IDEAS home Printed from https://ideas.repec.org/p/ese/iserwp/2006-53.html
   My bibliography  Save this paper

The (mis)specification of discrete time duration models with unobserved heterogenity: a Monte Carlo study

Author

Listed:
  • Nicoletti, Cheti
  • Rondinelli, Concetta

Abstract

No abstract is available for this item.

Suggested Citation

  • Nicoletti, Cheti & Rondinelli, Concetta, 2006. "The (mis)specification of discrete time duration models with unobserved heterogenity: a Monte Carlo study," ISER Working Paper Series 2006-53, Institute for Social and Economic Research.
  • Handle: RePEc:ese:iserwp:2006-53
    as

    Download full text from publisher

    File URL: https://www.iser.essex.ac.uk/research/publications/working-papers/iser/2006-53.pdf
    Download Restriction: no

    References listed on IDEAS

    as
    1. Meyer, Bruce D, 1990. "Unemployment Insurance and Unemployment Spells," Econometrica, Econometric Society, vol. 58(4), pages 757-782, July.
    2. Sueyoshi, Glenn T, 1995. "A Class of Binary Response Models for Grouped Duration Data," Journal of Applied Econometrics, John Wiley & Sons, Ltd., vol. 10(4), pages 411-431, Oct.-Dec..
    3. Jenkins, Stephen P, 1995. "Easy Estimation Methods for Discrete-Time Duration Models," Oxford Bulletin of Economics and Statistics, Department of Economics, University of Oxford, vol. 57(1), pages 129-138, February.
    4. Van den Berg, Gerard J., 2001. "Duration models: specification, identification and multiple durations," Handbook of Econometrics,in: J.J. Heckman & E.E. Leamer (ed.), Handbook of Econometrics, edition 1, volume 5, chapter 55, pages 3381-3460 Elsevier.
    5. Zhang, Tao, 2003. "A Monte Carlo study on non-parametric estimation of duration models with unobserved heterogeneity," Memorandum 25/2003, Oslo University, Department of Economics.
    6. Baker, Michael & Melino, Angelo, 2000. "Duration dependence and nonparametric heterogeneity: A Monte Carlo study," Journal of Econometrics, Elsevier, vol. 96(2), pages 357-393, June.
    7. Jaap H. Abbring & Gerard J. Van Den Berg, 2007. "The unobserved heterogeneity distribution in duration analysis," Biometrika, Biometrika Trust, vol. 94(1), pages 87-99.
    8. Thomas A. Mroz & Yaraslau V. Zayats, 2008. "Arbitrarily Normalized Coefficients, Information Sets, and False Reports of "Biases" in Binary Outcome Models," The Review of Economics and Statistics, MIT Press, vol. 90(3), pages 406-413, August.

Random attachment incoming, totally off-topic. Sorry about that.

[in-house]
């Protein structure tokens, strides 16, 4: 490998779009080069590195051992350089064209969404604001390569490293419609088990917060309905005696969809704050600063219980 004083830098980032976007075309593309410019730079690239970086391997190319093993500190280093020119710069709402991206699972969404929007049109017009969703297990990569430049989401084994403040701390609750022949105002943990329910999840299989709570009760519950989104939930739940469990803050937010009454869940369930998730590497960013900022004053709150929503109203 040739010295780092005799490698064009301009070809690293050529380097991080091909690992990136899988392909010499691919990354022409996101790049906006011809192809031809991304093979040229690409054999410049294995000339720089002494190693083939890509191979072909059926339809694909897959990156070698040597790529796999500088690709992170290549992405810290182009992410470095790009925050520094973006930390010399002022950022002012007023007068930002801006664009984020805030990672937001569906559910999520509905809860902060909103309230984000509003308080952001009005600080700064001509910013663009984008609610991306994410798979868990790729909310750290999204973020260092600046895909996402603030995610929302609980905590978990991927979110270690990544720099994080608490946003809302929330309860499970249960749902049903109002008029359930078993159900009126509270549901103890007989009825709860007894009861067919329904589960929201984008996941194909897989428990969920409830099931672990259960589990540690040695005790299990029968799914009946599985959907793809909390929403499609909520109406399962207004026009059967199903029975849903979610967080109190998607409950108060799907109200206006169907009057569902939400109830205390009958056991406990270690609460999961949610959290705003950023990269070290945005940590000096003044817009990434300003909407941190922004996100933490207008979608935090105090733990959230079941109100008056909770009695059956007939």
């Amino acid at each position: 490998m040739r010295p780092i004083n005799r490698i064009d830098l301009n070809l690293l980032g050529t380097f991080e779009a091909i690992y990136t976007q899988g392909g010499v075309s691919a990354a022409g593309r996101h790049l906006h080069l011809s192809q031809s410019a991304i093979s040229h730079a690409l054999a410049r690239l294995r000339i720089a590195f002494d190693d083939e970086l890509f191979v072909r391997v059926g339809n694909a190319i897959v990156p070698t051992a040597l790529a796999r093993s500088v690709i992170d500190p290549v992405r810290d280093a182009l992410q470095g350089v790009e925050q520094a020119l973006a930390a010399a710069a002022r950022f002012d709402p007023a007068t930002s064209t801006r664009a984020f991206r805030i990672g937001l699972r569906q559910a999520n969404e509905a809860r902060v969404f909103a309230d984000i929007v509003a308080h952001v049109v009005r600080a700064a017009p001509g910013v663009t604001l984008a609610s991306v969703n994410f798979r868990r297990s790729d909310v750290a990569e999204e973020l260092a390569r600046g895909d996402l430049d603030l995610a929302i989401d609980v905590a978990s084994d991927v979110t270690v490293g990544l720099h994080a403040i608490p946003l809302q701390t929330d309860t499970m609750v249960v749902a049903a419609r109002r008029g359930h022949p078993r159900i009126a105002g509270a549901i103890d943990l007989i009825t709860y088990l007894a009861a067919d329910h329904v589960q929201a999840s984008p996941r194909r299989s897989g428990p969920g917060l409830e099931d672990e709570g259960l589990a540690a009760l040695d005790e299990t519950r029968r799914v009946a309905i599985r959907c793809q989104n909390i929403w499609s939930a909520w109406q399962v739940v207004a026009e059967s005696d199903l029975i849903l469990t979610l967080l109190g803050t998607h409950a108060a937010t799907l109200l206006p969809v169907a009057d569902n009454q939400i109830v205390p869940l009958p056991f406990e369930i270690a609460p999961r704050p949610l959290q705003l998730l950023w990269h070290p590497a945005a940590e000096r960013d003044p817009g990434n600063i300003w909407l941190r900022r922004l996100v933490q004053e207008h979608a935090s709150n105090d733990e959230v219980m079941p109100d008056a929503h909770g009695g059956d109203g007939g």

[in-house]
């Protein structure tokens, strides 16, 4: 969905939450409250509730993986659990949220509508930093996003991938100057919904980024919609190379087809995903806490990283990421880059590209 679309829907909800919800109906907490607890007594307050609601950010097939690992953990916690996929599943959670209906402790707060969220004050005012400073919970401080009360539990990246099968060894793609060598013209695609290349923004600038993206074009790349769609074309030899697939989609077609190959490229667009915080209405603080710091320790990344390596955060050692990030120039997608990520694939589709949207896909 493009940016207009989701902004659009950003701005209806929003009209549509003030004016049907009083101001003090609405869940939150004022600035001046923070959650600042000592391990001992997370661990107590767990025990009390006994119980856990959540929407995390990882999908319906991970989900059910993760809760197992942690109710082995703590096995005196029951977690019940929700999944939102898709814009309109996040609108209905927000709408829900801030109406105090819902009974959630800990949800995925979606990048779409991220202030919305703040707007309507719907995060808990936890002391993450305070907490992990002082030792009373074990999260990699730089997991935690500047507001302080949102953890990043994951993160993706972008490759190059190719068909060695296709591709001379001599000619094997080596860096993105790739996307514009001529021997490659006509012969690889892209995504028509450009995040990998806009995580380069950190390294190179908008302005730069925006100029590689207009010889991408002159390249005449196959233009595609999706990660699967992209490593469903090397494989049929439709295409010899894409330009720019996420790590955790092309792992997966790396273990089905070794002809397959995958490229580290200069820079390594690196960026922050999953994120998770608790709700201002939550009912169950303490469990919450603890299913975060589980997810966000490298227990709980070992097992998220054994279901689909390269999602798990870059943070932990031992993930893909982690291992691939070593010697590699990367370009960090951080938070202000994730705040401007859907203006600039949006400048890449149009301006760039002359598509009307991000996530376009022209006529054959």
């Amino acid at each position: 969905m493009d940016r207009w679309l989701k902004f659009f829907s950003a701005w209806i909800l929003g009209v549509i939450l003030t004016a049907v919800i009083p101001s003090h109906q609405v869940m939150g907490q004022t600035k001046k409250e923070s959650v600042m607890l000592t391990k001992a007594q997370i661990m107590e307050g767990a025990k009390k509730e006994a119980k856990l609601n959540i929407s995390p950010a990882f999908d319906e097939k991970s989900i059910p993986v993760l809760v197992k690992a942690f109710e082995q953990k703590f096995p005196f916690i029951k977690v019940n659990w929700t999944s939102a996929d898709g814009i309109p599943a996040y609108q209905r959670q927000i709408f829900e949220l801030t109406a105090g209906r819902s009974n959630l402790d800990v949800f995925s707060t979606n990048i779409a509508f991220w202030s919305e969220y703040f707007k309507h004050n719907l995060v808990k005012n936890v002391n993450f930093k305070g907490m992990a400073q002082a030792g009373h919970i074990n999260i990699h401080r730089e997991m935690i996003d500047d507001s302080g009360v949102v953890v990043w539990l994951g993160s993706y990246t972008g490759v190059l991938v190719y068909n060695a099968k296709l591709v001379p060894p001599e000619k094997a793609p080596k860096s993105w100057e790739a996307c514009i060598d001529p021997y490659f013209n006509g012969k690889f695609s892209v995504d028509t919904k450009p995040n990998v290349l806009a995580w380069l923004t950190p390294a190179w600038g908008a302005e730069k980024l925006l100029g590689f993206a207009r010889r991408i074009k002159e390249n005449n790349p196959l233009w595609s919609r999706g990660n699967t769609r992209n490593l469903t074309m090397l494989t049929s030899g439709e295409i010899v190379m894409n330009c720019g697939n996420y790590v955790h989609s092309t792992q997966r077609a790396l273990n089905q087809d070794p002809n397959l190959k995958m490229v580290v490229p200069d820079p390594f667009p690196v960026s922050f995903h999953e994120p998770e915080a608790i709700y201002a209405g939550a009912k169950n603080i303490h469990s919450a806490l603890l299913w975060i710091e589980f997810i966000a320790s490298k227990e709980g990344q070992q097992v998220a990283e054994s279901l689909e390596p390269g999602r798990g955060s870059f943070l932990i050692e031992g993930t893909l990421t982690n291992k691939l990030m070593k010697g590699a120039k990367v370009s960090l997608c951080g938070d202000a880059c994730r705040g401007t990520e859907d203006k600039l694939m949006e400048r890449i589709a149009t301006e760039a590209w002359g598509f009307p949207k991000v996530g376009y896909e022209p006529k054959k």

9. Train,Kenneth E., 2009. "Discrete Choice Methods with Simulation," Cambridge Books, Cambridge University Press, number 9780521747387, April.
    10. G. S. Maddala, 1987. "Limited Dependent Variable Models Using Panel Data," Journal of Human Resources, University of Wisconsin Press, vol. 22(3), pages 307-338.
    11. Heckman, James J. & Singer, Burton, 1984. "Econometric duration analysis," Journal of Econometrics, Elsevier, vol. 24(1-2), pages 63-132.
    12. Dolton, Peter J & van der Klaauw, Wilbert, 1995. "Leaving Teaching in the UK: A Duration Analysis," Economic Journal, Royal Economic Society, vol. 105(429), pages 431-444, March.
    13. Gaure, Simen & Roed, Knut & Zhang, Tao, 2007. "Time and causality: A Monte Carlo assessment of the timing-of-events approach," Journal of Econometrics, Elsevier, vol. 141(2), pages 1159-1195, December.
    14. Narendranathan, W & Stewart, Mark B, 1993. "How Does the Benefit Effect Vary as Unemployment Spells Lengthen?," Journal of Applied Econometrics, John Wiley & Sons, Ltd., vol. 8(4), pages 361-381, Oct.-Dec..
    15. Robert A. Moffitt & Peter Gottschalk, 2002. "Trends in the Transitory Variance of Earnings in the United States," Economic Journal, Royal Economic Society, vol. 112(478), pages 68-73, March.
    16. Lancaster, Tony, 1979. "Econometric Methods for the Duration of Unemployment," Econometrica, Econometric Society, vol. 47(4), pages 939-956, July.
    Full references (including those not matched with items on IDEAS)

    Citations

    Citations are extracted by the CitEc Project, subscribe to its RSS feed for this item.
    as


    Cited by:

    1. Dario Sciulli & Antonio Menezes & José Vieira, 2012. "Unemployment Duration and Disability: Evidence from Portugal," Journal of Labor Research, Springer, vol. 33(1), pages 21-48, March.
    2. Sunder, Marco, 2009. "Human Capital and Fertility in Germany after 1990: Evidence from a Multi-Spell Model," IWH Discussion Papers 22/2009, Halle Institute for Economic Research (IWH).